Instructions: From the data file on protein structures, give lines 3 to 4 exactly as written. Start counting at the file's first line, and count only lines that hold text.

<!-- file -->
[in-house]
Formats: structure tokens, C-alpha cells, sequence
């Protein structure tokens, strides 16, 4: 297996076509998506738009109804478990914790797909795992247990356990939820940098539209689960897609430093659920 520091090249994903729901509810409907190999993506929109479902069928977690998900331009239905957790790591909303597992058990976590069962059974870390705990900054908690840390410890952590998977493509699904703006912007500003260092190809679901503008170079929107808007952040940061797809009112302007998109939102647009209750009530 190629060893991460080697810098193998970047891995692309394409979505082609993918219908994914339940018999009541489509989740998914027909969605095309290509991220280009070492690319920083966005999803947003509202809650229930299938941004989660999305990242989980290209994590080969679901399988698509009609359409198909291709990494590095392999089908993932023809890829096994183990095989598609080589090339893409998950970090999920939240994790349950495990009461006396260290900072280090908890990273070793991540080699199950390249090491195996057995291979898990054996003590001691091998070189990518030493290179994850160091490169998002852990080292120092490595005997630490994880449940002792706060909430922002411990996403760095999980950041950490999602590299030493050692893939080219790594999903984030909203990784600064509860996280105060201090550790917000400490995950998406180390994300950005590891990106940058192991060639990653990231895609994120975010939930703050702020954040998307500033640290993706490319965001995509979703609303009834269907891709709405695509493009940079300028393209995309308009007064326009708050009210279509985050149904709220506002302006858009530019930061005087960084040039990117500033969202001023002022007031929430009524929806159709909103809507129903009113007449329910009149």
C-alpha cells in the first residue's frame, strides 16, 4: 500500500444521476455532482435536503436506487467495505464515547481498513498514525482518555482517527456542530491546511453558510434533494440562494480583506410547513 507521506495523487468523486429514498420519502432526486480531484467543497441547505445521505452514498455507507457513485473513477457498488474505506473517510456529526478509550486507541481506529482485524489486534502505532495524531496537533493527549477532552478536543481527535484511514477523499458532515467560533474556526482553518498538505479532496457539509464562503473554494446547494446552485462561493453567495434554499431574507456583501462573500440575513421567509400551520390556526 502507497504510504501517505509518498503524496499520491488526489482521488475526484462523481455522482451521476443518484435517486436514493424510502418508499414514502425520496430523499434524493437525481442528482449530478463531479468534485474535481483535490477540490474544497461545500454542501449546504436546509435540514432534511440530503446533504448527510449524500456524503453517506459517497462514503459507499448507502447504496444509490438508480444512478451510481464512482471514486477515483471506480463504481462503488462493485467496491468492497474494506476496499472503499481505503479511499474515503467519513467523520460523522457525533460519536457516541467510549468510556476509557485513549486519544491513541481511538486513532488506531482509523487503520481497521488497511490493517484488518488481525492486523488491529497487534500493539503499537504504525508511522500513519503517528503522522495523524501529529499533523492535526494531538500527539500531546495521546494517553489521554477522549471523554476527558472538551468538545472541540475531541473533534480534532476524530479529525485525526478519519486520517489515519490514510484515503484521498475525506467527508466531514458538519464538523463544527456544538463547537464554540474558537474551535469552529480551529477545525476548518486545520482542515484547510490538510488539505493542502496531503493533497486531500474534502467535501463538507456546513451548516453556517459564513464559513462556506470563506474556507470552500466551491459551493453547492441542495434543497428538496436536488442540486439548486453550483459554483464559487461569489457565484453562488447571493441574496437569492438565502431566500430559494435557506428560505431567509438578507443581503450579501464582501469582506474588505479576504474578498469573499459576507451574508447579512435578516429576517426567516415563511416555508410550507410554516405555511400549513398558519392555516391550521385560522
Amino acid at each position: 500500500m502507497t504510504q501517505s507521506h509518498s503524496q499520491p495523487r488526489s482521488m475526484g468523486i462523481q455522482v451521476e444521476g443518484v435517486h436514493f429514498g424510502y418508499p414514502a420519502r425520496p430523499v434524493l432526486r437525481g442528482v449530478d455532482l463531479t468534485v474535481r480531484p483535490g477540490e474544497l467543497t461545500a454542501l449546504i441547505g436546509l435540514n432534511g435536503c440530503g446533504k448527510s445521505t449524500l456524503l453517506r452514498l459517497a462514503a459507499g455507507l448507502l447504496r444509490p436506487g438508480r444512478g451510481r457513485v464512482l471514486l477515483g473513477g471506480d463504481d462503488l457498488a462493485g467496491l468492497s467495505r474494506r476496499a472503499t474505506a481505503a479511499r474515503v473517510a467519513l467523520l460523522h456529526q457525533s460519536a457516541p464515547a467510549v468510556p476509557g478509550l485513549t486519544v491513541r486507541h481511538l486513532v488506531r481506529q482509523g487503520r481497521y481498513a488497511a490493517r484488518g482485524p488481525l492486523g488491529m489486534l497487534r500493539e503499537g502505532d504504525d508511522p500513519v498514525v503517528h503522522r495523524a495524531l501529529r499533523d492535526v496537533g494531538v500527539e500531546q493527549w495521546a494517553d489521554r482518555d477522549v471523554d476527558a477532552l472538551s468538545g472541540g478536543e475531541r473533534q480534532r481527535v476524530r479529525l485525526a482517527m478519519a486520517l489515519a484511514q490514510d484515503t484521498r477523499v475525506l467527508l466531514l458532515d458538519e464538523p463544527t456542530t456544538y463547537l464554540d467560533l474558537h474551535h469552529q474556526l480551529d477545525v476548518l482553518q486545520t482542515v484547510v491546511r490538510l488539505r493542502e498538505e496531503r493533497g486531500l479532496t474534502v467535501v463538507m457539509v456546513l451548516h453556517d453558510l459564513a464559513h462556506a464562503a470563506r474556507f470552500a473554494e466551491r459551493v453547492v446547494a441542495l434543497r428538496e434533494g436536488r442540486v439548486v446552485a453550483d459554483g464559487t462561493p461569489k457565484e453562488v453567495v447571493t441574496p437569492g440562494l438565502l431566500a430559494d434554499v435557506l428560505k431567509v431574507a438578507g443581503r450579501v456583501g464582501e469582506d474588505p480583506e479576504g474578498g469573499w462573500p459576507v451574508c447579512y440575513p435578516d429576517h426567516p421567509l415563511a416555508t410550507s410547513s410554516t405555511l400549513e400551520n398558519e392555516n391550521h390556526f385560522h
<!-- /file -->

């Protein structure tokens, strides 16, 4: 297996076509998506738009109804478990914790797909795992247990356990939820940098539209689960897609430093659920 520091090249994903729901509810409907190999993506929109479902069928977690998900331009239905957790790591909303597992058990976590069962059974870390705990900054908690840390410890952590998977493509699904703006912007500003260092190809679901503008170079929107808007952040940061797809009112302007998109939102647009209750009530 190629060893991460080697810098193998970047891995692309394409979505082609993918219908994914339940018999009541489509989740998914027909969605095309290509991220280009070492690319920083966005999803947003509202809650229930299938941004989660999305990242989980290209994590080969679901399988698509009609359409198909291709990494590095392999089908993932023809890829096994183990095989598609080589090339893409998950970090999920939240994790349950495990009461006396260290900072280090908890990273070793991540080699199950390249090491195996057995291979898990054996003590001691091998070189990518030493290179994850160091490169998002852990080292120092490595005997630490994880449940002792706060909430922002411990996403760095999980950041950490999602590299030493050692893939080219790594999903984030909203990784600064509860996280105060201090550790917000400490995950998406180390994300950005590891990106940058192991060639990653990231895609994120975010939930703050702020954040998307500033640290993706490319965001995509979703609303009834269907891709709405695509493009940079300028393209995309308009007064326009708050009210279509985050149904709220506002302006858009530019930061005087960084040039990117500033969202001023002022007031929430009524929806159709909103809507129903009113007449329910009149």
C-alpha cells in the first residue's frame, strides 16, 4: 500500500444521476455532482435536503436506487467495505464515547481498513498514525482518555482517527456542530491546511453558510434533494440562494480583506410547513 507521506495523487468523486429514498420519502432526486480531484467543497441547505445521505452514498455507507457513485473513477457498488474505506473517510456529526478509550486507541481506529482485524489486534502505532495524531496537533493527549477532552478536543481527535484511514477523499458532515467560533474556526482553518498538505479532496457539509464562503473554494446547494446552485462561493453567495434554499431574507456583501462573500440575513421567509400551520390556526 502507497504510504501517505509518498503524496499520491488526489482521488475526484462523481455522482451521476443518484435517486436514493424510502418508499414514502425520496430523499434524493437525481442528482449530478463531479468534485474535481483535490477540490474544497461545500454542501449546504436546509435540514432534511440530503446533504448527510449524500456524503453517506459517497462514503459507499448507502447504496444509490438508480444512478451510481464512482471514486477515483471506480463504481462503488462493485467496491468492497474494506476496499472503499481505503479511499474515503467519513467523520460523522457525533460519536457516541467510549468510556476509557485513549486519544491513541481511538486513532488506531482509523487503520481497521488497511490493517484488518488481525492486523488491529497487534500493539503499537504504525508511522500513519503517528503522522495523524501529529499533523492535526494531538500527539500531546495521546494517553489521554477522549471523554476527558472538551468538545472541540475531541473533534480534532476524530479529525485525526478519519486520517489515519490514510484515503484521498475525506467527508466531514458538519464538523463544527456544538463547537464554540474558537474551535469552529480551529477545525476548518486545520482542515484547510490538510488539505493542502496531503493533497486531500474534502467535501463538507456546513451548516453556517459564513464559513462556506470563506474556507470552500466551491459551493453547492441542495434543497428538496436536488442540486439548486453550483459554483464559487461569489457565484453562488447571493441574496437569492438565502431566500430559494435557506428560505431567509438578507443581503450579501464582501469582506474588505479576504474578498469573499459576507451574508447579512435578516429576517426567516415563511416555508410550507410554516405555511400549513398558519392555516391550521385560522